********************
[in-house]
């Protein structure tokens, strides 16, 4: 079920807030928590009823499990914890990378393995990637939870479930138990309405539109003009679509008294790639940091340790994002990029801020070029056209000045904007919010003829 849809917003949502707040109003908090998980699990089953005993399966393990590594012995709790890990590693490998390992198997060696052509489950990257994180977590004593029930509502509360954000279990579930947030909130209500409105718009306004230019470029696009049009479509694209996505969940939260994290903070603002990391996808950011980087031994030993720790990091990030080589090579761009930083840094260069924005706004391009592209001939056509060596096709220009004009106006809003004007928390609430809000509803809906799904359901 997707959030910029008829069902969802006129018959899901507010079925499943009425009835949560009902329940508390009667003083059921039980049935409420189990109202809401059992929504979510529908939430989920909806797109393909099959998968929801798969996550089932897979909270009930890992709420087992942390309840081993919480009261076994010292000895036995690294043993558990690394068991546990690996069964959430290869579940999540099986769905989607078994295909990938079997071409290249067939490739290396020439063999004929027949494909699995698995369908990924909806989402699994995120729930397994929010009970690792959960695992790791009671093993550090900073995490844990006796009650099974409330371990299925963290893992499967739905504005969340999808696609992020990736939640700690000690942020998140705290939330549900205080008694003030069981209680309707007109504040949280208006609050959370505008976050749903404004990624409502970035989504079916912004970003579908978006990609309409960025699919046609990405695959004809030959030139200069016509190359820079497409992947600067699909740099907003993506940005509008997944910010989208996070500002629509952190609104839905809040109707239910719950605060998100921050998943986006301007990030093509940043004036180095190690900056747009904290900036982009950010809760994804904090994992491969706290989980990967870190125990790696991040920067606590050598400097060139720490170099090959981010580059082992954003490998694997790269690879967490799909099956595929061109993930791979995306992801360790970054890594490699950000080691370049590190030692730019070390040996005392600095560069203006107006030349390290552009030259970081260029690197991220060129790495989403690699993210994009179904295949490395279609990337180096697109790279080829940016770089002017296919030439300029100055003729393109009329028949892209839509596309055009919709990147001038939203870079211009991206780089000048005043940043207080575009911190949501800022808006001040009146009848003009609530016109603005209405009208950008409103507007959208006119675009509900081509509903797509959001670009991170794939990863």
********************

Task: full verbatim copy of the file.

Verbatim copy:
[in-house]
């Protein structure tokens, strides 16, 4: 079920807030928590009823499990914890990378393995990637939870479930138990309405539109003009679509008294790639940091340790994002990029801020070029056209000045904007919010003829 849809917003949502707040109003908090998980699990089953005993399966393990590594012995709790890990590693490998390992198997060696052509489950990257994180977590004593029930509502509360954000279990579930947030909130209500409105718009306004230019470029696009049009479509694209996505969940939260994290903070603002990391996808950011980087031994030993720790990091990030080589090579761009930083840094260069924005706004391009592209001939056509060596096709220009004009106006809003004007928390609430809000509803809906799904359901 997707959030910029008829069902969802006129018959899901507010079925499943009425009835949560009902329940508390009667003083059921039980049935409420189990109202809401059992929504979510529908939430989920909806797109393909099959998968929801798969996550089932897979909270009930890992709420087992942390309840081993919480009261076994010292000895036995690294043993558990690394068991546990690996069964959430290869579940999540099986769905989607078994295909990938079997071409290249067939490739290396020439063999004929027949494909699995698995369908990924909806989402699994995120729930397994929010009970690792959960695992790791009671093993550090900073995490844990006796009650099974409330371990299925963290893992499967739905504005969340999808696609992020990736939640700690000690942020998140705290939330549900205080008694003030069981209680309707007109504040949280208006609050959370505008976050749903404004990624409502970035989504079916912004970003579908978006990609309409960025699919046609990405695959004809030959030139200069016509190359820079497409992947600067699909740099907003993506940005509008997944910010989208996070500002629509952190609104839905809040109707239910719950605060998100921050998943986006301007990030093509940043004036180095190690900056747009904290900036982009950010809760994804904090994992491969706290989980990967870190125990790696991040920067606590050598400097060139720490170099090959981010580059082992954003490998694997790269690879967490799909099956595929061109993930791979995306992801360790970054890594490699950000080691370049590190030692730019070390040996005392600095560069203006107006030349390290552009030259970081260029690197991220060129790495989403690699993210994009179904295949490395279609990337180096697109790279080829940016770089002017296919030439300029100055003729393109009329028949892209839509596309055009919709990147001038939203870079211009991206780089000048005043940043207080575009911190949501800022808006001040009146009848003009609530016109603005209405009208950008409103507007959208006119675009509900081509509903797509959001670009991170794939990863």